A sense of loss

I’ve summed up previously about the feelings of loss associated with dementia, but given the enormity of this emotion for so many families I feel a greater exploration of this subject is very much needed.

One of the most common questions I was asked during my dad’s dementia was, “Does he still know who you are?” In my mind, and taking into account everything that represented expression and communication from my dad, I always felt confident in replying “Yes!” For many families, however, the answer is less clear-cut, and that is just the tip of the iceberg when it comes to the emotional impact of dementia.

I think at pretty much every point in a loved one’s dementia, from the onset of symptoms and eventual diagnosis, through the period of time that follows – as everything that represented your life with your relative gradually, and sometimes suddenly, changes – to the more advanced stages and then eventually end-of-life, one thing that never leaves most families is that sense of loss.

It is characterised by observing the changes in your loved one that indicate what they are trying to cope with, changes that provide a constant reminder that dementia has invaded your lives. It is enhanced by not being able to communicate with them as you once did, leading potentially to that devastating time of feeling that they don’t know who you are, and it is ultimately driven by a constant sadness that life will never be the same again, that dementia isn’t curable, and that you face a future you never expected and do not feel prepared to cope with.

For many families, this accumulation of circumstances can replicate something akin to the grieving process. It is common to feel angry, upset, bewildered, confused and numerous other emotions as a result. That sense of loss isn’t easy to comprehend or deal with, it can creep up on you and become very overwhelming, and for some people it can make them feel that they don’t want to see their relative any more.

Watching the decline that comes with dementia is tough. Trying to remain positive for your loved one’s sake, whilst feeling empty and desolate yourself is a very hard show to keep on the road. At some point I think we all break down, but it’s really important not to beat yourself up about that. We are human; feeling and showing emotion is natural and should never be condemned.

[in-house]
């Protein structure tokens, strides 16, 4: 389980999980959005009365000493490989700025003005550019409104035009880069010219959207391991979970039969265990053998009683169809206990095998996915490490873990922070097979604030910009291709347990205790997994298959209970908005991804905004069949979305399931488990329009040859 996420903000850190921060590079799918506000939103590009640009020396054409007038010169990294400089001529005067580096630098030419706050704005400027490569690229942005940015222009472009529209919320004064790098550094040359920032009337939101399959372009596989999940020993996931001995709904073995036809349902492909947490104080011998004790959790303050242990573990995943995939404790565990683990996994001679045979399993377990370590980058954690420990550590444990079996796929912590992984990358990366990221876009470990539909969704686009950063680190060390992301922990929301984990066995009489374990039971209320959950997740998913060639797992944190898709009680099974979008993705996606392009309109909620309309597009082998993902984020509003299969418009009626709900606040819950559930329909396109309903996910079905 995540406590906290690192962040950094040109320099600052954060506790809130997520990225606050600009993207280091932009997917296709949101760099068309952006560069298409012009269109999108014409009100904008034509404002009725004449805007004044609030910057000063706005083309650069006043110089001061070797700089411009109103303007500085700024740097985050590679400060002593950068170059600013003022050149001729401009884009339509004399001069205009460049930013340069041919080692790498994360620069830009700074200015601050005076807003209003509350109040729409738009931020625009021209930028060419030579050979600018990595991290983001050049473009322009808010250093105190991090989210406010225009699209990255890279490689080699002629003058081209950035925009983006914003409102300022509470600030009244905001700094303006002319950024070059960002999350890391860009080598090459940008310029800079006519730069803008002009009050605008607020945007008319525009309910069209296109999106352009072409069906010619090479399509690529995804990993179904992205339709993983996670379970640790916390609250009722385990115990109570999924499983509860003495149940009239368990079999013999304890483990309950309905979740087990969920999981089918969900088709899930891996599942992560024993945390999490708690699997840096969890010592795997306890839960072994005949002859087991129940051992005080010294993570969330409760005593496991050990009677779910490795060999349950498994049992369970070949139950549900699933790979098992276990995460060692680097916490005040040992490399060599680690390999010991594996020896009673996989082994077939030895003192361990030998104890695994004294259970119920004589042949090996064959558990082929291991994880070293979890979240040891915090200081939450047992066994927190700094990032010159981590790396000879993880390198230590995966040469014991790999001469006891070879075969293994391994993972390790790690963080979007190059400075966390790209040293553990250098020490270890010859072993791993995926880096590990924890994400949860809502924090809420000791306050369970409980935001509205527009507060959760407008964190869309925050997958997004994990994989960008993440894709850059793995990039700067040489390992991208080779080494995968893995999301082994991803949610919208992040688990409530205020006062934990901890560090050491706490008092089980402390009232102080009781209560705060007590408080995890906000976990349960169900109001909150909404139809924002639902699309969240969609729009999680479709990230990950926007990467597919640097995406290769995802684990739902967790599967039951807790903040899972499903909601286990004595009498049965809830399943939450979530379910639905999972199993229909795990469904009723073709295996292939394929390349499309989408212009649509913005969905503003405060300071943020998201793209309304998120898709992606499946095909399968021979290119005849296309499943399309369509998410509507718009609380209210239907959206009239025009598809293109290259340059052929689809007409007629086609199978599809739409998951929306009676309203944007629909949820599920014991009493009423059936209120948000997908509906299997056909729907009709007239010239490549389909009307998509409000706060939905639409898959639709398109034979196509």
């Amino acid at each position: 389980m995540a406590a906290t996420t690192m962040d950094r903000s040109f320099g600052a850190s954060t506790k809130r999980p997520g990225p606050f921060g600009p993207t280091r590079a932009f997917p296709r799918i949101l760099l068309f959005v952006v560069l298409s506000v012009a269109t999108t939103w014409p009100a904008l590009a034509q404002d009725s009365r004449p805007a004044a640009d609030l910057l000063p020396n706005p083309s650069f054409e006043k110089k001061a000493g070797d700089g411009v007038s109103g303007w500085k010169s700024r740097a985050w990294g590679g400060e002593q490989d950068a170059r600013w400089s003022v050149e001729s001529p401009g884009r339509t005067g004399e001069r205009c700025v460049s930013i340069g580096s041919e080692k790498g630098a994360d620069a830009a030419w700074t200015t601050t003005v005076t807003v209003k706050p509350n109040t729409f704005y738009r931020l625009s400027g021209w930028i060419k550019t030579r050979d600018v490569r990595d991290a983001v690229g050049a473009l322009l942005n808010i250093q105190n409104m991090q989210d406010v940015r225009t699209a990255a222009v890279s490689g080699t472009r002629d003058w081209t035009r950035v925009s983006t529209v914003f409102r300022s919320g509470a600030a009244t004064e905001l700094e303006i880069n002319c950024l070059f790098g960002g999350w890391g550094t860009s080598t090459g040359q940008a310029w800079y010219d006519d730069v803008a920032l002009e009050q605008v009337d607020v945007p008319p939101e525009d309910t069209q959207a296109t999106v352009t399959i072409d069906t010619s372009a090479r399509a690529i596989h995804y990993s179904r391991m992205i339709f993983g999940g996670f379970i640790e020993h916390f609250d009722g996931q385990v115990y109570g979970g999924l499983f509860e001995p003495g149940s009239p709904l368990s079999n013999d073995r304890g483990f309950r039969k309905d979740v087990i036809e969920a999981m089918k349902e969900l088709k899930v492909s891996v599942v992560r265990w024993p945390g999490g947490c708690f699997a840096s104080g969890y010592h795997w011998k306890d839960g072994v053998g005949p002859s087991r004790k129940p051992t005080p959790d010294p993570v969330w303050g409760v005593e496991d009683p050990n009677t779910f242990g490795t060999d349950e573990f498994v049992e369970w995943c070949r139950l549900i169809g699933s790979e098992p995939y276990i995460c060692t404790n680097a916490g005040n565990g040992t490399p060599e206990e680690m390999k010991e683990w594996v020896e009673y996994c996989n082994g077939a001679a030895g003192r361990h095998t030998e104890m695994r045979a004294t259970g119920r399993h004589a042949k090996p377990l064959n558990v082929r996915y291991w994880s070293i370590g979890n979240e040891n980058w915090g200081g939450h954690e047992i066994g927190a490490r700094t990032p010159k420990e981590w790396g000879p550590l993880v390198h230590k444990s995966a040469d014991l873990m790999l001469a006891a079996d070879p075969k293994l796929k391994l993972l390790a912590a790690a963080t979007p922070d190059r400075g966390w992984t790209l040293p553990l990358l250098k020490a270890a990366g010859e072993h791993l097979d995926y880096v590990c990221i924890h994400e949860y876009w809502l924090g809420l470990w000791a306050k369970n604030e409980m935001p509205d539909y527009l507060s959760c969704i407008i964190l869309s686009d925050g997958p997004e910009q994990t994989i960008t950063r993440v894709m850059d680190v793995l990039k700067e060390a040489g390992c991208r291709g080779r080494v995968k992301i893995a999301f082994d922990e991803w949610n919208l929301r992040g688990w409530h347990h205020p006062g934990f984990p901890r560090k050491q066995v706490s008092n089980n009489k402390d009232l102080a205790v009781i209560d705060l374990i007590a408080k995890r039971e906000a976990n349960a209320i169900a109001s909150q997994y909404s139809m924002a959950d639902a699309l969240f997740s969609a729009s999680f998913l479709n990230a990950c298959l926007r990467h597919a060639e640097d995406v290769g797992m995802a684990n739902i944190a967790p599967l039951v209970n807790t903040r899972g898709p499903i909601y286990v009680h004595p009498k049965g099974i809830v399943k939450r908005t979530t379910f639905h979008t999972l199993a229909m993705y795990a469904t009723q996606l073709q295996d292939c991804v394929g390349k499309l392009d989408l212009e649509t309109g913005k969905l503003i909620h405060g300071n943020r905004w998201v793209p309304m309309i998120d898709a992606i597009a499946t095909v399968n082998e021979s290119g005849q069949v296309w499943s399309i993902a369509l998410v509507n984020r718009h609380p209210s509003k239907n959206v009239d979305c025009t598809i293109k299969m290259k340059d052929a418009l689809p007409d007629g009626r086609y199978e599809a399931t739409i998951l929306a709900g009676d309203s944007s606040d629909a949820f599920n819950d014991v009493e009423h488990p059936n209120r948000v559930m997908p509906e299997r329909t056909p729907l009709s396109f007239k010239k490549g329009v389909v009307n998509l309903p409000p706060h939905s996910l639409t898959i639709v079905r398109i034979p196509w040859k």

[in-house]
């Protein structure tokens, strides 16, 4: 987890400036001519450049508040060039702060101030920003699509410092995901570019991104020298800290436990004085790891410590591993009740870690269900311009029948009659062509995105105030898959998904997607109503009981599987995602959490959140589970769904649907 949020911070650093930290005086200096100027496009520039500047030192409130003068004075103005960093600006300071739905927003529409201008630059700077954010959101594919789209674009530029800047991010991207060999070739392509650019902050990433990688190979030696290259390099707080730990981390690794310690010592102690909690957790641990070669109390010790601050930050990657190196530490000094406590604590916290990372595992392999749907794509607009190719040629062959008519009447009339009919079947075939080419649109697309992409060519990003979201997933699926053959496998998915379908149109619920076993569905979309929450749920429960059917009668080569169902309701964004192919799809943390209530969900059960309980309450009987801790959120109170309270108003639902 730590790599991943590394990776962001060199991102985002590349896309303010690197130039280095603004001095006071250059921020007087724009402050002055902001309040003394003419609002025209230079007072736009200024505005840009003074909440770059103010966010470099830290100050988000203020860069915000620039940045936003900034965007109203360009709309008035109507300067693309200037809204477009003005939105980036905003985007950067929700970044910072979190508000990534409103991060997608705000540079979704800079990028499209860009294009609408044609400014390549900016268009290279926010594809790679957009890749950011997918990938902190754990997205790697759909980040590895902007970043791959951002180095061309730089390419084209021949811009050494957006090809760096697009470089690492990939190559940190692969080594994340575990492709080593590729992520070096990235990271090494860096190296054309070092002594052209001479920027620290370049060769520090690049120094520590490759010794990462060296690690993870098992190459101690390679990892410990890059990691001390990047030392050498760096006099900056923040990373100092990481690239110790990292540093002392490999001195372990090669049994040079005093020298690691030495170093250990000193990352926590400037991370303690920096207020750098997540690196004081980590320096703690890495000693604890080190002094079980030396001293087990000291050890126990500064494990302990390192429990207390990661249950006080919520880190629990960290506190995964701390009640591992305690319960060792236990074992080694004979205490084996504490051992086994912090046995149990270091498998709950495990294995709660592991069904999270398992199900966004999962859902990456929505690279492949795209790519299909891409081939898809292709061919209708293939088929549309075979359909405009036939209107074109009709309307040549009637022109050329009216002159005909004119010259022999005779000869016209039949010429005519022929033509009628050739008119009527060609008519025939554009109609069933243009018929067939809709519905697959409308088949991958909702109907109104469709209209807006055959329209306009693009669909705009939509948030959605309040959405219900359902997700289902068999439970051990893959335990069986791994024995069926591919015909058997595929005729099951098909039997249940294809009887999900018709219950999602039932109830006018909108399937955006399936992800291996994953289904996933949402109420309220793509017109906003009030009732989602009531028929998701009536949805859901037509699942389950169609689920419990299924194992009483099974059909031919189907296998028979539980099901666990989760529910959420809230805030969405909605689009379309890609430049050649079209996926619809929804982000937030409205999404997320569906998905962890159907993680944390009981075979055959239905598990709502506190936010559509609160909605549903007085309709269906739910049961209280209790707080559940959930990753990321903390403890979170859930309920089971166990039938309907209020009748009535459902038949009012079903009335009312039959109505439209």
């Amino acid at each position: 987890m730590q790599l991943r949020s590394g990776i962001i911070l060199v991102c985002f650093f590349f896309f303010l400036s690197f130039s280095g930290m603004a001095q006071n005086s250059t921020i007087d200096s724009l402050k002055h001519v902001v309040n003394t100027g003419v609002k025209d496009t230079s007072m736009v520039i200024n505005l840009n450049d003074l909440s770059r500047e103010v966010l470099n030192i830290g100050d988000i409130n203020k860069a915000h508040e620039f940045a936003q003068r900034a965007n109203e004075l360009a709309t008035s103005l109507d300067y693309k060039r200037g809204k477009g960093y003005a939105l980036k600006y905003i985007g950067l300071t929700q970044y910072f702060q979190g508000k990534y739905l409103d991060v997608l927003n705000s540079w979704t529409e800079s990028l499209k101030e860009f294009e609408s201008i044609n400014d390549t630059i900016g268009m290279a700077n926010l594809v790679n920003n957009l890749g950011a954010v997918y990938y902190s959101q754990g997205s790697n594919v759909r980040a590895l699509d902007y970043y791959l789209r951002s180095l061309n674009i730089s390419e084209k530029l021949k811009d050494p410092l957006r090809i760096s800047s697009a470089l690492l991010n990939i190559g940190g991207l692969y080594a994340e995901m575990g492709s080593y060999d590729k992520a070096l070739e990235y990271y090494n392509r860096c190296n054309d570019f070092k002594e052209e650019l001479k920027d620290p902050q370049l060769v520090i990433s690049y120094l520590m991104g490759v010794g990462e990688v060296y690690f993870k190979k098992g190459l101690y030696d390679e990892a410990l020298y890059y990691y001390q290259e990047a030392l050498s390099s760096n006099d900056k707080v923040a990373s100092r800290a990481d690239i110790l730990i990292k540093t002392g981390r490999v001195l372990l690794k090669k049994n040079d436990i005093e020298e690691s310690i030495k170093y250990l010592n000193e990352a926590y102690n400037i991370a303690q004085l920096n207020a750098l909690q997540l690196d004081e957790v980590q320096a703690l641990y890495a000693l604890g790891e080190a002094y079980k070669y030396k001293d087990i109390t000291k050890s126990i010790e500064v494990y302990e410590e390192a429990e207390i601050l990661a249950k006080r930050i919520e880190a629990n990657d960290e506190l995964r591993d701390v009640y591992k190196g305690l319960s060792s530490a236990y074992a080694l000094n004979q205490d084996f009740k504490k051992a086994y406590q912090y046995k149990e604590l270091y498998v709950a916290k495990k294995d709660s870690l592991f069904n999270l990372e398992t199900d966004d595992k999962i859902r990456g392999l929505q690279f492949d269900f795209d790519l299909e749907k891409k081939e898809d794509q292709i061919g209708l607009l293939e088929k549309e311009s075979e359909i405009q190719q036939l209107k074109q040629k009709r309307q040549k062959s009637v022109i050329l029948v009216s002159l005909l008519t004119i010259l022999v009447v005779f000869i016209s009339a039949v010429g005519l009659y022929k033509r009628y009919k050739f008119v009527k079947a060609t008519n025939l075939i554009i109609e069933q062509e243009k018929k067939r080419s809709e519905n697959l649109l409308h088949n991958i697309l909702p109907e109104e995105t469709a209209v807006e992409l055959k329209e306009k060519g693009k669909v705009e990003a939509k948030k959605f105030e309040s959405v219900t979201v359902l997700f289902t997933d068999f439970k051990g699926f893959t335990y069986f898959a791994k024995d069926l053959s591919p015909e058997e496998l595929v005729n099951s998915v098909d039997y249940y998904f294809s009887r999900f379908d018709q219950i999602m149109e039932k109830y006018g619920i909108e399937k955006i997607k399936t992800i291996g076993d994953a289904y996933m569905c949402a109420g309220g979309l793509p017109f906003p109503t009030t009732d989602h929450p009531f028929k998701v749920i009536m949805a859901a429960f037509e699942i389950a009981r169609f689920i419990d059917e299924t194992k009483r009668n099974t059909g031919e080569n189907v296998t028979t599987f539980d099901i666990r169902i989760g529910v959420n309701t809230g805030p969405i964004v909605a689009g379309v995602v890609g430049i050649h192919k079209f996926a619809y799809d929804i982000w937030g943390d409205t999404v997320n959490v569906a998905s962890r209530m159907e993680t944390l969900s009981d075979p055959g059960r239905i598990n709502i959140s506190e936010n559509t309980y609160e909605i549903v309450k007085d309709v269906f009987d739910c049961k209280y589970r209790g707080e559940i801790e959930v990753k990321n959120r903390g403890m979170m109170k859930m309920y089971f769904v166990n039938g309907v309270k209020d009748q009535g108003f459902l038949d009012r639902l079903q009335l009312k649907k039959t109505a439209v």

The greatest problem when you feel you have lost something is wanting to find it again. We will turn our home upside down if an important document or item goes missing. If we lose the love of our life, we can spend many years hoping for a reconciliation before potentially both parties find that having been apart they simply can’t live without each other. Dementia, however, doesn’t offer quite the same opportunities for resolution.

Instead, coping with that sense of loss means adjusting to a new reality. Potentially you will be taking on a different role – for example becoming a parent to your parent, or a carer to your spouse or partner. Additional responsibilities may well come your way, and over time you could find yourself searching for new and ever more innovate ways to find happiness together, or simply exchange thoughts or emotions. And yes, ultimately it really can end up feeling like the weight of the world is on your shoulders.

Unfortunately this whole new world can often only heighten your sense of loss. At the very time you are craving normality and the life you had, you are having to adjust to a different set of rules and expectations. Why does it hurt so much? In my view, the more it hurts and the deeper that sense of loss, the greater the love is that you feel for your relative. The searing pain of loss is always most acutely felt for the people we love the most, and it is that love that hopefully sees you though the sense of loss that you are feeling.

In my case, my love for my dad did just that. It was never easy to always see beyond the situation we were in together, nor did a day go by when I didn’t dearly wish I could change things and put them back to how they used to be before he developed dementia. Sometimes the more immediate battles over care and support became a distraction from the emotional toll, but it was always there, waiting to hit us hard once again.

Coping with your own sense of loss is something that is very individual. I can’t promise it gets any easier, nor that you won’t re-live it all over again when the end of your loved one’s life comes. The sense of loss you feel over a death, during the planning for a funeral and afterwards, in some ways feels more natural, and is perhaps more easily understood by people without experience of dementia, but for me I found it quite exceptionally painful, purely because I still wanted my dad to be alive, regardless of how his dementia affected our lives.

Until next time…

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